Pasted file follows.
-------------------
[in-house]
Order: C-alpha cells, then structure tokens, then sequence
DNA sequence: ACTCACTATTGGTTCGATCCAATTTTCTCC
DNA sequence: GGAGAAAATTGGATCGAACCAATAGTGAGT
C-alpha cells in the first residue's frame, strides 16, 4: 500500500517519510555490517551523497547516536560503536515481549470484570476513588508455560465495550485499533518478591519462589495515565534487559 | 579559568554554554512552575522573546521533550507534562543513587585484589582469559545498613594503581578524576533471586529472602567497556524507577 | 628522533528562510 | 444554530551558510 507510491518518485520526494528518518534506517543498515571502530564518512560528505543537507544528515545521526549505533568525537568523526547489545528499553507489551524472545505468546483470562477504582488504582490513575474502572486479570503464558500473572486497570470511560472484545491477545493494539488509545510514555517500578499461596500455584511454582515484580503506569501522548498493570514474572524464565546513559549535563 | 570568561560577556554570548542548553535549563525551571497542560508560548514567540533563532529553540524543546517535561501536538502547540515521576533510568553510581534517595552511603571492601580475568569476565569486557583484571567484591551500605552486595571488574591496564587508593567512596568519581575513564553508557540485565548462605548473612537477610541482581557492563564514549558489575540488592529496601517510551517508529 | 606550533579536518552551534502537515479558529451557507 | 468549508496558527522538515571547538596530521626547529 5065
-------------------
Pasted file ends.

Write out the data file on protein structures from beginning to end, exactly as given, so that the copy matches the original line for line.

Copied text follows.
[in-house]
Order: C-alpha cells, then structure tokens, then sequence
DNA sequence: ACTCACTATTGGTTCGATCCAATTTTCTCC
DNA sequence: GGAGAAAATTGGATCGAACCAATAGTGAGT
C-alpha cells in the first residue's frame, strides 16, 4: 500500500517519510555490517551523497547516536560503536515481549470484570476513588508455560465495550485499533518478591519462589495515565534487559 | 579559568554554554512552575522573546521533550507534562543513587585484589582469559545498613594503581578524576533471586529472602567497556524507577 | 628522533528562510 | 444554530551558510 507510491518518485520526494528518518534506517543498515571502530564518512560528505543537507544528515545521526549505533568525537568523526547489545528499553507489551524472545505468546483470562477504582488504582490513575474502572486479570503464558500473572486497570470511560472484545491477545493494539488509545510514555517500578499461596500455584511454582515484580503506569501522548498493570514474572524464565546513559549535563 | 570568561560577556554570548542548553535549563525551571497542560508560548514567540533563532529553540524543546517535561501536538502547540515521576533510568553510581534517595552511603571492601580475568569476565569486557583484571567484591551500605552486595571488574591496564587508593567512596568519581575513564553508557540485565548462605548473612537477610541482581557492563564514549558489575540488592529496601517510551517508529 | 606550533579536518552551534502537515479558529451557507 | 468549508496558527522538515571547538596530521626547529 5065